Aklovya Panwar is a graduate of the Institute of Law, Nirma University, and has recently been selected for the LAMP fellowship. LAMP fellowship is one of its kind in the country where the fellows are provided with the opportunity to be guided by a Member of Parliament and witness various processes of policy decision. In this interview, he talks about the application process/selection criteria for the LAMP fellowship and some do’s and don’ts of legal writing and research. He has been interviewed by EBC/SCC Online Student Ambassador Akshita Totla who is currently pursuing law from ILNU. 

  1. Please introduce yourself to our readers.

I am Aklovya Panwar, a graduate of most talked about batch in this Pandemic, Batch-2020. I am from a small lively town of UP named Khurja which is famous for its ceramics (literally, it is quite historical) and Khurchan (a sweet that doesn’t quite agree with my taste). In a family of four including me, my father is a lawyer, a wise-man with abundant humour and my hero; my mother is a housewife, the sweetest person with highest values and my lifeline; my younger brother, an intelligent person and my dearest. These people have taught me to be a good listener, an avid reader, and an ever-ready learner. In sum, I am trying to grow myself as a philomath who seeks to reach close to a polymath.

  1. What does LAMP fellowship mean to you and how excited are you to begin this journey?

It is a moment of absolute delight for me that I am going to be a LAMP fellow. I heard about the fellowship in my 2nd year, and it fascinated me right away. It is a perfect platform to explore yourself post your college if you are interested in research and public policy. You work under a Member of Parliament (MP) and aid them in drafting bills, speeches, etc. with your research. Whole law-making process is in front of you. You carefully observe the public policy process out of the textbook, and you will be guided by ‘THE PRS’ (see their work, you will understand the feeling) – it is a bumper package of learning, re-learning and honing your skills. Considering all these reasons, I am very excited to begin this journey.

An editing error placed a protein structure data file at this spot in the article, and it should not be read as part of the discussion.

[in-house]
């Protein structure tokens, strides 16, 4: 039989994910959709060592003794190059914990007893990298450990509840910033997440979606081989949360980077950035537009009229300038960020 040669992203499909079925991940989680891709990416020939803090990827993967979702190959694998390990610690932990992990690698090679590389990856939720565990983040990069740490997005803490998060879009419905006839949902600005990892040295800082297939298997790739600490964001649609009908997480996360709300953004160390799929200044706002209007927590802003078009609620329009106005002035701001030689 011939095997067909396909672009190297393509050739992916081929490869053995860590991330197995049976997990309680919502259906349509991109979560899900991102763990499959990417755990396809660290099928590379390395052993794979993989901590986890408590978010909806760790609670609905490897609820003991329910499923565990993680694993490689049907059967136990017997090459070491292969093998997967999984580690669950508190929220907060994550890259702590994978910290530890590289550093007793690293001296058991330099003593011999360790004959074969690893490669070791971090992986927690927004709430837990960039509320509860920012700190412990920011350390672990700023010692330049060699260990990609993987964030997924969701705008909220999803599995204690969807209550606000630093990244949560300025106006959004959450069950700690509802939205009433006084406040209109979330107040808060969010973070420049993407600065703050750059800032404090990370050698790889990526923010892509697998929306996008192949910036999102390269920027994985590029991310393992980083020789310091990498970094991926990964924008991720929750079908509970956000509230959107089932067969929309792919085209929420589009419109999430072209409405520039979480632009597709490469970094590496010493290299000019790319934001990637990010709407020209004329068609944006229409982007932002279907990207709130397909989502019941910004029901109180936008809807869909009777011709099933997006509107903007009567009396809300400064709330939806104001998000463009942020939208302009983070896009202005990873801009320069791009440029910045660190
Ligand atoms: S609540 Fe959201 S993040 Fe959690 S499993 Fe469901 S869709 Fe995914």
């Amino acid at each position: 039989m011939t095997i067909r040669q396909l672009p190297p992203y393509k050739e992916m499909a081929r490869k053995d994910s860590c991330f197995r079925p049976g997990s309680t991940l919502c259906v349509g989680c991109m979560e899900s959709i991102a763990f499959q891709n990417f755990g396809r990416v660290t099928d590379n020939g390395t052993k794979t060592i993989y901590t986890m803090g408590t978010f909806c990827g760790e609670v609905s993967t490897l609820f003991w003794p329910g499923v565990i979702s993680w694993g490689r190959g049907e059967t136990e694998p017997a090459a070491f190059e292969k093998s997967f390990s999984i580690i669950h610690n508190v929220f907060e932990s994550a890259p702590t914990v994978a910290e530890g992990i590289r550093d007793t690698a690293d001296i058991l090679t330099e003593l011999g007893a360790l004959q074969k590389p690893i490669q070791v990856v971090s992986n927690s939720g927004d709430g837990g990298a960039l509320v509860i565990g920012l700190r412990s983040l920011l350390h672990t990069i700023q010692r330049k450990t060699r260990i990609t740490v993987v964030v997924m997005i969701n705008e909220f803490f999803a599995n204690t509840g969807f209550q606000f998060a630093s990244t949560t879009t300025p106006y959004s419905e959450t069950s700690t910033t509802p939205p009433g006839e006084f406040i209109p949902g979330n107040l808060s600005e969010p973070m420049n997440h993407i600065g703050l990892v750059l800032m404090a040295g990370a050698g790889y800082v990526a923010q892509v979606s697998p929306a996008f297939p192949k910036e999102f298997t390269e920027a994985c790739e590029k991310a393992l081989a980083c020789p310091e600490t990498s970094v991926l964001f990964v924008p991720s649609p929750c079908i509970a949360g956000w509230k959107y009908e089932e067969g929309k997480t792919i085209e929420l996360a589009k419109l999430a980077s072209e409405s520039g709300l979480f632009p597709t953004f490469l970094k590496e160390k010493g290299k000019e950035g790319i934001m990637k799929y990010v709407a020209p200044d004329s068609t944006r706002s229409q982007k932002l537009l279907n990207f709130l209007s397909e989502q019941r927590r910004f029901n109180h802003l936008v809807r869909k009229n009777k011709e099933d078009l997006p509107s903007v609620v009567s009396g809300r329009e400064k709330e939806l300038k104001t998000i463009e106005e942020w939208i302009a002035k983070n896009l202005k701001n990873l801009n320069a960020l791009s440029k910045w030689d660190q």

1. Tell us about the LAMP fellowship. What are the eligibility criteria and advantages of this fellowship? What type of work a LAMP fellow is expected to perform?

LAMP Fellows are mentored by an MP and work full-time with the assigned MP during a given year. The primary role the Fellow is to provide extensive research support to her/his MP for their parliamentary work. This includes drafting parliamentary questions for the MP, preparing the MP’s speeches for zero hour debates, raising matters of public importance, drafting private members’ bills etc. It is open to candidates (Indian citizen) who are 25 years of age or below and have at least a Bachelor’s degree in any academic discipline.A Fellow’s primarily provides research support to the MP to whom they have been assigned. The research undertaken by the Fellow will be related to Parliament, such as inputs for bills, parliamentary questions, policy discussions and standing committee meetings, research for the conferences and media events MPs attend in their official capacity.

  1. How should an aspiring student go about the application process? Is previous work experience in policy-making or internships necessary? What according to you made your application stand out from other applicants?

The application process involves two stages. In the first stage, the applicant has to submit a Statement of Purpose (SOP) and an Essay analysing any policy or law which will be reviewed by the experts from PRS. When you clear the first stage, the second stage of the interview follows.